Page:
From the Potato to Star Trek and Beyond: Memoirs of a Rocket Scientist by Chester L. Richards: a life of learning
In his memoir From the Potato to Star Trek and Beyond, Chester L. Richards tells varied and inspiring episodes of his life. One of the most important topics he deals with is learning, throughout the book. With in turn fondness or reflection, he shares some of his educational experiences and the mentors who had profound effects on his life.
Richards spent the first years of his formal education in Catholic schools. He describes the priests who served as teachers as “shrewd and devious” (p. 176), except one, who turned out to be “truly honest, open and forthright.” (p. 178) For the author’s young self, it was a positive surprise and the class with this priest became “a working session with give and take and many lessons learned both ways.” (p. 178)
Some years later, in university, the author experienced a variety of educational moments, at an age that is often considered pivotal in one’s life. Richards recounts with wit and detail two experiences with two university professors — one genius and kind, the other arrogant and authoritarian.
He was then a student in a graduate school and Dr. Pandres was his Classical Mechanics instructor. The author emphasizes that learning professional physics is extremely hard, and many students struggle and even fail. But he recalls with admiration and fondness how Dr. Pandres made the teaching work for his students: With creativity and kindness, he would explain concepts differently for each student, depending on their differing ways of perception. Richards keeps a striking memory of this professor, who is according to him “a magician.” (p. 231)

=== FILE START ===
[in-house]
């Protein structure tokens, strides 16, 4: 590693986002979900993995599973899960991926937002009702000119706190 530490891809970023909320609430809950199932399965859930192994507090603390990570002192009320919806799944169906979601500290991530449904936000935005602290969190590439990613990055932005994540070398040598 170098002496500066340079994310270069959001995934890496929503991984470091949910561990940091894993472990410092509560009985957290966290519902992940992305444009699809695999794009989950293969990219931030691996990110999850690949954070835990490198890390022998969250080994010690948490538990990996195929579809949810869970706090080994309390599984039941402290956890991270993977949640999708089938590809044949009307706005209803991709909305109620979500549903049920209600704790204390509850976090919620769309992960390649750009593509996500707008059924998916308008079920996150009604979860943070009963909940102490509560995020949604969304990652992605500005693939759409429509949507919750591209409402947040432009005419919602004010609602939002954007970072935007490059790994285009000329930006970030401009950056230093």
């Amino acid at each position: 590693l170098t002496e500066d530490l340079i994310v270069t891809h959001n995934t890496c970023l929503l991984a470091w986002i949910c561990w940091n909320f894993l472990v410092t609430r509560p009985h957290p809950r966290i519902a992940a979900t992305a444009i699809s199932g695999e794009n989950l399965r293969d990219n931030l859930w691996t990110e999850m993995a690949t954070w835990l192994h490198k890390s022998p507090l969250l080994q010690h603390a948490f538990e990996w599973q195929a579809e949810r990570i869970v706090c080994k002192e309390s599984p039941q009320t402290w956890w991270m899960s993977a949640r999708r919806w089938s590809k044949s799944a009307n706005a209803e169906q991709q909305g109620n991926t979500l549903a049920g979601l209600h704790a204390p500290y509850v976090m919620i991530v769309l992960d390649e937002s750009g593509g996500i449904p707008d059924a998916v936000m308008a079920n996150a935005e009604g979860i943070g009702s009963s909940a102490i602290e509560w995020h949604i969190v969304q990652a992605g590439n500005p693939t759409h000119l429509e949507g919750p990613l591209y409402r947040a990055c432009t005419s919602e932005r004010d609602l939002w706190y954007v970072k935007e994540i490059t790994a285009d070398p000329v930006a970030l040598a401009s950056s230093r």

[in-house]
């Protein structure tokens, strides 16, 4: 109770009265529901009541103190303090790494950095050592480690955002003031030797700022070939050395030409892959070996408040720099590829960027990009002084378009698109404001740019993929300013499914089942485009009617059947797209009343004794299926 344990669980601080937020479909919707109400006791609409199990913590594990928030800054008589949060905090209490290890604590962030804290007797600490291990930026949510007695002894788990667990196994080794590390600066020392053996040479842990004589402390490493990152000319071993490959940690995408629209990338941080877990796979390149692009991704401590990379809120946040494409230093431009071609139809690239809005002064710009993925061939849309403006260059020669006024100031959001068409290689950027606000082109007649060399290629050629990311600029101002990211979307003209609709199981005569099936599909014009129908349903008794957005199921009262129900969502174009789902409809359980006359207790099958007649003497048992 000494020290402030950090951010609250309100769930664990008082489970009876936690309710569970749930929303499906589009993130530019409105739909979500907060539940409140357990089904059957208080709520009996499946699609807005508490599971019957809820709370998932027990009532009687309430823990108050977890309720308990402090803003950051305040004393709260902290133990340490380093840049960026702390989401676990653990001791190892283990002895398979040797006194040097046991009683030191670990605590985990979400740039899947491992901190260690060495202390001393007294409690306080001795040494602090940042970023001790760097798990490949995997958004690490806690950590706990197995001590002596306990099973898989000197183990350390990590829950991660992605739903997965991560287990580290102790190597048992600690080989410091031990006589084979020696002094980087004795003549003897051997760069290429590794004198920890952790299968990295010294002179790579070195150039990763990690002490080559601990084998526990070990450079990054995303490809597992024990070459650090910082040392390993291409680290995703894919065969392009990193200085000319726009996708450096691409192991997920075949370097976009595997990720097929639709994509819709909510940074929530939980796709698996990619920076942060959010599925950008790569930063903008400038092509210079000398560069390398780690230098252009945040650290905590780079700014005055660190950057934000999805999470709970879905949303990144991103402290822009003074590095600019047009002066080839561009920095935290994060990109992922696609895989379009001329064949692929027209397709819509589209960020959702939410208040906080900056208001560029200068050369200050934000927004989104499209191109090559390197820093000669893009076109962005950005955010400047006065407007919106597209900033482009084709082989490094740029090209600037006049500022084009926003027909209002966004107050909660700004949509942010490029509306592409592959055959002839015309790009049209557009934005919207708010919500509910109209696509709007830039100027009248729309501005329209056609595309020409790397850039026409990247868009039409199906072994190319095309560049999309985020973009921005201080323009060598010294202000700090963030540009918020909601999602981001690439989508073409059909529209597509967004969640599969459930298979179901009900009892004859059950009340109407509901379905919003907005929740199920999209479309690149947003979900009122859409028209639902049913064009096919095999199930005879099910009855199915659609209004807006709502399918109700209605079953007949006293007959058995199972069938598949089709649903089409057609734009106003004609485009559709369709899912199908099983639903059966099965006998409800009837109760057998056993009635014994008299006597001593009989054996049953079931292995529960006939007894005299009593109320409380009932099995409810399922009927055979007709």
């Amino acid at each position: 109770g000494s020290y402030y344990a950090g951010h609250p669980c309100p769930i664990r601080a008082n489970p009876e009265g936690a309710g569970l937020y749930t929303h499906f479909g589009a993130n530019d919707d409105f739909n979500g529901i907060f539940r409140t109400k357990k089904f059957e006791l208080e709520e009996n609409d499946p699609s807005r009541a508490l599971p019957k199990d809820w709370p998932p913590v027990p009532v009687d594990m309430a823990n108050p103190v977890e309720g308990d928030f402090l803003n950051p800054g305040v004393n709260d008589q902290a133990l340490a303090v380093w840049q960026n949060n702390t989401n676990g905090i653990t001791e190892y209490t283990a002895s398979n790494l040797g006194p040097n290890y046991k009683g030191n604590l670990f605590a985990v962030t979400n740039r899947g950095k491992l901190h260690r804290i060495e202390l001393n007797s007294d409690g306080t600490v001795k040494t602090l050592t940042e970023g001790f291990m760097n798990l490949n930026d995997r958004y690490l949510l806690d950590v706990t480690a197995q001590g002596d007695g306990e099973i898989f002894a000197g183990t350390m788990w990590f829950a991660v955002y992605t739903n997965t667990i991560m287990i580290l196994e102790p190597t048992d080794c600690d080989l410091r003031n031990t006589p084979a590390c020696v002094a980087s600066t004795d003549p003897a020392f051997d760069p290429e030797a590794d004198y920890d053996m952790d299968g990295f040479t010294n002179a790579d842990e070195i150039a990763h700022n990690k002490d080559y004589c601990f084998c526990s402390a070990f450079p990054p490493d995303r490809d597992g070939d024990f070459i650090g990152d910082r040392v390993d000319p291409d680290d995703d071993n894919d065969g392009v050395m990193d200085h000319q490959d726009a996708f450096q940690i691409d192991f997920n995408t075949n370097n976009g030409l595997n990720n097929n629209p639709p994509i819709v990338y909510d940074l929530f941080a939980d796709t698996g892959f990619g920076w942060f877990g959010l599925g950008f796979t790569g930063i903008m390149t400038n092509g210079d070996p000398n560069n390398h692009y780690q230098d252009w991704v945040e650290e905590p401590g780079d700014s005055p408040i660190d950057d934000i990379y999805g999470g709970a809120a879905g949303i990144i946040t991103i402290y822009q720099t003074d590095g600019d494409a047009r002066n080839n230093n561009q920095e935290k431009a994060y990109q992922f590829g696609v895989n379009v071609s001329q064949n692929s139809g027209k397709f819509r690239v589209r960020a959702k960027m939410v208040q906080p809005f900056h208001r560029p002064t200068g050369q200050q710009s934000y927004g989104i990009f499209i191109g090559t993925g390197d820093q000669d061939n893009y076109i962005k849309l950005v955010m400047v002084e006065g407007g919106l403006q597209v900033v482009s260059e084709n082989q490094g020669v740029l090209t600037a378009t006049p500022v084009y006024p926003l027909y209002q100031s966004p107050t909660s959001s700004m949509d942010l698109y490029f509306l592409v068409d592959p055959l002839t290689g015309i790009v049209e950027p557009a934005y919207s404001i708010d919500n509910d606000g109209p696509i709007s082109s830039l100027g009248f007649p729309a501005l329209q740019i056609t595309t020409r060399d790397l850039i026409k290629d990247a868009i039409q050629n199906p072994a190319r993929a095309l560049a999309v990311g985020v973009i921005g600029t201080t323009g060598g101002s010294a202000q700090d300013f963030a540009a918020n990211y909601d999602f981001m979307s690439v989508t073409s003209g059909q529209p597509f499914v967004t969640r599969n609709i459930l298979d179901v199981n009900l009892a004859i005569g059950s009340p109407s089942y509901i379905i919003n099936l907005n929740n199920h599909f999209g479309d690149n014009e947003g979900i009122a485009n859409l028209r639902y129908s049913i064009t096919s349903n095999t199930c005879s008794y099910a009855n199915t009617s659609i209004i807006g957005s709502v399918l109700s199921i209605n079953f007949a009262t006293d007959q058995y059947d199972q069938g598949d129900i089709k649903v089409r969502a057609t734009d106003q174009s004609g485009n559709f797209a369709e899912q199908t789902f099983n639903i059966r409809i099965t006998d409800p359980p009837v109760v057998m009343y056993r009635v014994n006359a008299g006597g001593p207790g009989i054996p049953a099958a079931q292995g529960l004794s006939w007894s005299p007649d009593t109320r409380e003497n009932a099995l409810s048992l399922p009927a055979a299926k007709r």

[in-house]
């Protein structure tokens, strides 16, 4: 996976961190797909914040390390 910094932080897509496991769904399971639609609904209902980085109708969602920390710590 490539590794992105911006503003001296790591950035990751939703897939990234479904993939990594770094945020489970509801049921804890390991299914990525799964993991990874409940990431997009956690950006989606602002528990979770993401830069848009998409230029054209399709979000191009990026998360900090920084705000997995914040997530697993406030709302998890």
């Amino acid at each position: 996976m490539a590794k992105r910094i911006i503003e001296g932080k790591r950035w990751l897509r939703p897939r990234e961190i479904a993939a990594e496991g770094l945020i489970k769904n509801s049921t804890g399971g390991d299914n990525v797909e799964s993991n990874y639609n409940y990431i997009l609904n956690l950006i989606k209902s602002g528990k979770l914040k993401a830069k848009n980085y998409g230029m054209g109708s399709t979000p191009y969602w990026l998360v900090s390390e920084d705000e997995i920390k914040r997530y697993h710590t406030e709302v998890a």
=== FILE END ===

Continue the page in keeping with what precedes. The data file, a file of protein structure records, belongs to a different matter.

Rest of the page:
The second experience was in the author’s undergraduate years. He had to follow a philosophy course, but his professor proved to be the opposite of educational. The professor staged little interactions with the students intended only to show his superior intellect, even making personal attacks when Richards dared to counter his arguments. The author recalls that “from then on there was a thick wall of ice between the students and the professor,” (p. 223) in essence an unpleasant experience.
Learning at home
Richards expands about his family in several chapters of the book. For a lot of people, family is where you can learn values, principles, behaviors, morals, ideas, and gain many more lessons about specific areas of knowledge. Such was the case for the author: he shares how his parents educated him and helped him learn in different ways. One of the most important aspects of his family life was that even as a child he was considered “an intelligent member of the family” and his “opinion was always respected.” (p. 261)
The author describes his mother as someone intelligent, kind, strong, and good-humored. We can see how important she was, as a person and as a mother. Richards beautifully summarizes: “She lives on in how I live, how I view the world, in my sense of what is right and what is wrong. She lives in my most basic moral foundations.” (p. 262)
With his father, the author recalls learning how to perform practical tasks such as building electronic equipment, handling a saw, using bricks and concrete and more. We learn that the author’s father became an inventor and printing engineer and was continuously learning all his life, setting the example for his son.
Career and life mentors
Indeed, Richards has continued to learn all his life, even after leaving university. His different roles in the aerospace industry and engineering taught him several life lessons and brought him mentors he looked up to.
Some of the most memorable people he met were senior colleagues Dick Baxter, Tom Coultas, or the one he nicknamed “Uncle Bob.” Richards describes them all as highly intelligent individuals, but most importantly kind, willing to mentor him and hear any of his questions.
Another one is Dr. John R. Pellam, who invited Richards to work in his laboratory. The author recalls the professor as his “ideal of a wise, elderly teacher,” (p. 235) a pioneering scientific “totally accessible and wonderfully willing to trade experiences and opinions.” (p. 236) Richards lends him an entire chapter where he recounts one of the professor’s incredible life stories.
Through this memoir, Richards gives homage to the most helpful and memorable mentors of his life. The author was keenly aware of the importance of learning and being open to learn, throughout life. From his early school teachers to music instructors, senior colleagues or his parents, he paints, always with humor, the portraits of these people who taught him valuable lessons. Grab your copy of From The Potato to Star trek and Beyond now on Amazon.